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Tachyerges salicis (Linnaeus, 1758)







POLYPHAGA Emery, 1886

CURCULIONOIDEA Latreille, 1802

CURCULIONIDAE Latreille, 1802

CURCULIONINAE Latreille, 1802

RHAMPHINI Rafinesque, 1815

Tachyerges Schönherr, 1843

Native to the entire Palaearctic region, including Japan, this species has also become established and widespread across the United States and Canada and so has a Holarctic distribution, it is locally common throughout Europe from the Mediterranean to the far north of Fennoscandia and the UK. Here it occurs throughout England and Wales and there are a few widely scattered records from Scotland and while it may be locally common it is very rarely seen in numbers. Typical habitats are wetland margins, damp woodland and carr where the hosts, which include various willows, are common but we have also recorded them from isolated trees in parks and gardens and they seem to occur mostly on younger trees and saplings. On the continent they are also recorded from Populus tremula L. and other species of the genus. Adults overwinter and become active in early spring when they begin feeding on freshly emerging host foliage, reproduction occurs in the spring and oviposition continues through spring and early summer. A single egg is placed on or near the main vein on the underside of a leaf, usually towards the leaf apex, and is covered with a protective secretion but unlike those of many hopping weevils this does not cause the vein to expand and crack, the larvae emerges within a few days and begins to mine the leaf, always towards the apex and eventually producing an irregular blotch mine which will occupy up to a third of the leaf and cut across veins. The mines are initially dark brown but soon turn a translucent creamy colour as they are hollowed out, leaving narrow trails of dark frass and a darker area where the pale orange larvae are usually clearly visible. Fully-grown larvae have been recorded from late spring to late summer, perhaps suggesting a second generation, they construct a cocoon from secretions and pupate within the mine and adults eclose soon after. Adults may be swept from host foliage through the spring and summer and are usually found as single specimens.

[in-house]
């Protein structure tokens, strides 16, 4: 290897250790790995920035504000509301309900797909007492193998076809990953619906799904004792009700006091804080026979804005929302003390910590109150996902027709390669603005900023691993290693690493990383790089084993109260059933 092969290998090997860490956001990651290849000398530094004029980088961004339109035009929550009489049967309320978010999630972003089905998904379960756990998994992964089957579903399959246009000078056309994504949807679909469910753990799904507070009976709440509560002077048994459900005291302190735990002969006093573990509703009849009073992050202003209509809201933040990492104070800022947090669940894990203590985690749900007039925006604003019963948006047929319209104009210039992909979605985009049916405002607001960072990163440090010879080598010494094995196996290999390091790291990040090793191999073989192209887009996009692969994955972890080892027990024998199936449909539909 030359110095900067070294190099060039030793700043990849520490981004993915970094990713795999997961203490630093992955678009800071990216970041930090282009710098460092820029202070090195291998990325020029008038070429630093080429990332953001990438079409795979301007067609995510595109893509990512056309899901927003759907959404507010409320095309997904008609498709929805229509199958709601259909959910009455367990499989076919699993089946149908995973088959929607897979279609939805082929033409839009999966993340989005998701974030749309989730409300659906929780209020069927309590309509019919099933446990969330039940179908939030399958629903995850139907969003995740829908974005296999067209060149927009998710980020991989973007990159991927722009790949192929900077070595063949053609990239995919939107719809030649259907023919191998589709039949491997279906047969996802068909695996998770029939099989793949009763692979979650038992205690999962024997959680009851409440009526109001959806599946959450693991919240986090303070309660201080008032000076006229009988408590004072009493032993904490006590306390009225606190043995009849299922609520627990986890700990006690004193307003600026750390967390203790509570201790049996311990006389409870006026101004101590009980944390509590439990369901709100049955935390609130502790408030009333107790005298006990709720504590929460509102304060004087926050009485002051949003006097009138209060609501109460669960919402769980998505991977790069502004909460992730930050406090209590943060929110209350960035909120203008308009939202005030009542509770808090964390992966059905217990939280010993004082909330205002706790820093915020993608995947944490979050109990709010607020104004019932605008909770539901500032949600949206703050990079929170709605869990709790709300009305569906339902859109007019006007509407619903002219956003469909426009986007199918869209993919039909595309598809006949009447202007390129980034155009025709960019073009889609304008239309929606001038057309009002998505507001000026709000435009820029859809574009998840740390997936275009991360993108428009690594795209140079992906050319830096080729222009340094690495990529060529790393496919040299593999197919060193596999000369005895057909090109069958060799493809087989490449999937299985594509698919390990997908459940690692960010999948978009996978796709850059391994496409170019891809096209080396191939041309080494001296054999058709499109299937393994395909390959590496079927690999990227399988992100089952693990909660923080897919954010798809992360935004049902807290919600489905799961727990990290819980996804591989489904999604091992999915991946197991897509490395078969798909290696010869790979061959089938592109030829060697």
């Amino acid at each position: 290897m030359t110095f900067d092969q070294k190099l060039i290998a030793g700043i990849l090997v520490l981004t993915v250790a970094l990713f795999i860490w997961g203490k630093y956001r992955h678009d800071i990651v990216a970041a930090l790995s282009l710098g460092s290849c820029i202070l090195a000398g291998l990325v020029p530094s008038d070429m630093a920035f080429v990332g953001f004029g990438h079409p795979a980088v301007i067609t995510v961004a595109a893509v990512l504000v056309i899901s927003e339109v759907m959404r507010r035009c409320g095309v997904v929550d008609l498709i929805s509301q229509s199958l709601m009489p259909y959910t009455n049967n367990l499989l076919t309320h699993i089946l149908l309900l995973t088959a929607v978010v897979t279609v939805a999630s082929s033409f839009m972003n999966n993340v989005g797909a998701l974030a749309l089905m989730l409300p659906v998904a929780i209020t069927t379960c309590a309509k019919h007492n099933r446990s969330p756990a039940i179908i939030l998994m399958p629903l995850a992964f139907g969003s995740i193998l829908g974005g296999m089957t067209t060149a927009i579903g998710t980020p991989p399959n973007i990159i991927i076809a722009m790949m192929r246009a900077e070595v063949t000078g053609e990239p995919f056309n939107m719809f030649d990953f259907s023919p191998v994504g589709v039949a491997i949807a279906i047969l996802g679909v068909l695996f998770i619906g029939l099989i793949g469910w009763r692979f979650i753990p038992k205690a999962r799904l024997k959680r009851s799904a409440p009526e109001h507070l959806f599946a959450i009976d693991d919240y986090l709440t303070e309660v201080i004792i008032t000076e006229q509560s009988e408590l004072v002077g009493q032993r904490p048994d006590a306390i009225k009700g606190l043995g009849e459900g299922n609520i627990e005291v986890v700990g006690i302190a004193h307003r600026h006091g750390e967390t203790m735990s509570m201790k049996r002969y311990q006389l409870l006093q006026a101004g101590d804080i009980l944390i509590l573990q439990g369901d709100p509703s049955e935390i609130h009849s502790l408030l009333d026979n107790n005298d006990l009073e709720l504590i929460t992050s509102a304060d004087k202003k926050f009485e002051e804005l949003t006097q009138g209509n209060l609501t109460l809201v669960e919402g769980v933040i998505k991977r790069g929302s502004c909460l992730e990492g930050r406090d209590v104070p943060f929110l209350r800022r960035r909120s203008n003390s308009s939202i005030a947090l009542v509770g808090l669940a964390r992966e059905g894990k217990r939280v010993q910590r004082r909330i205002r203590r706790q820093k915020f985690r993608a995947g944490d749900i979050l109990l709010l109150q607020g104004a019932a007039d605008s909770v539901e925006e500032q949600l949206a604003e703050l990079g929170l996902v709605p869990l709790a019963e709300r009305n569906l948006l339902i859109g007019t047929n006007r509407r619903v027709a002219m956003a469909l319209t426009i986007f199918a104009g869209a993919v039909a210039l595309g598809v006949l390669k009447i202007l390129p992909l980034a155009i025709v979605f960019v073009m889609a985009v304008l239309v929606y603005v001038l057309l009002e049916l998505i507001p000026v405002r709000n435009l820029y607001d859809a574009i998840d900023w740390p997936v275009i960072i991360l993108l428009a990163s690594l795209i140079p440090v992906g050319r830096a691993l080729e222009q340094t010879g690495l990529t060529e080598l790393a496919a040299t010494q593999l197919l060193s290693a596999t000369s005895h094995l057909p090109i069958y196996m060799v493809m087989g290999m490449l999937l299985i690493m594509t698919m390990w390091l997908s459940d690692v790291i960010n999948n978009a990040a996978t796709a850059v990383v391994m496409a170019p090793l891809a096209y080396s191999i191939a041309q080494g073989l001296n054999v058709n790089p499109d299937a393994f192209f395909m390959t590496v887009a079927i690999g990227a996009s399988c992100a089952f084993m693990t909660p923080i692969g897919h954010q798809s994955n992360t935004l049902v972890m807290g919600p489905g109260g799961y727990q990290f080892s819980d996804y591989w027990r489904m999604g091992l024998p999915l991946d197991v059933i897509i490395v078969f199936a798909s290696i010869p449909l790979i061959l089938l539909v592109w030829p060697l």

Tachyerges salicis 1

Tachyerges salicis 1

Tachyerges salicis 2

Tachyerges salicis 2

2.2-2.8mm. An unmistakable species due to its very distinctive colour and elytral pattern. Substantially black with scattered pale scales to the pronotum and two irregular transverse bands of pale scales to the elytra, one behind the middle which usually does not reach the lateral margins and one towards the base, the internal part consisting of a long inverted V of contrasting yellow scales which extends anteriorly to the scutellum. Head coarsely punctured, with large eyes that meet along their inner margins and a weakly curved and moderately broad rostrum which is longer in the female. Antennae pale with the club darker, distinctly geniculate, the scape as long as the following three segments, funiculus 7-segmented with the basal segment much broader than the following, club slender and pointed. Pronotum transverse, broadest behind the middle and strongly narrowed to straight apical margin, basal margin smoothly curved, surface very strongly punctured, these are mostly distinct but become confluent and confused on the disc. Scutellum with dense white scales which contrast with the adjacent creamy-yellow elytral scales. Elytra broadly-oval with sloping shoulders and smoothly curved laterally to a continuously rounded apical margin, striae strongly punctured and complete to the apex and interstices finely punctured throughout, vestiture consists of a distinctive pattern of coloured elongate scales and very fine recumbent scale-like pubescence. Legs long and robust, black but appearing grey due to moderately dense pale scales, hind femora enlarged. Claws yellow, contrasting against the dark tarsi, each with a sharp tooth at the base.

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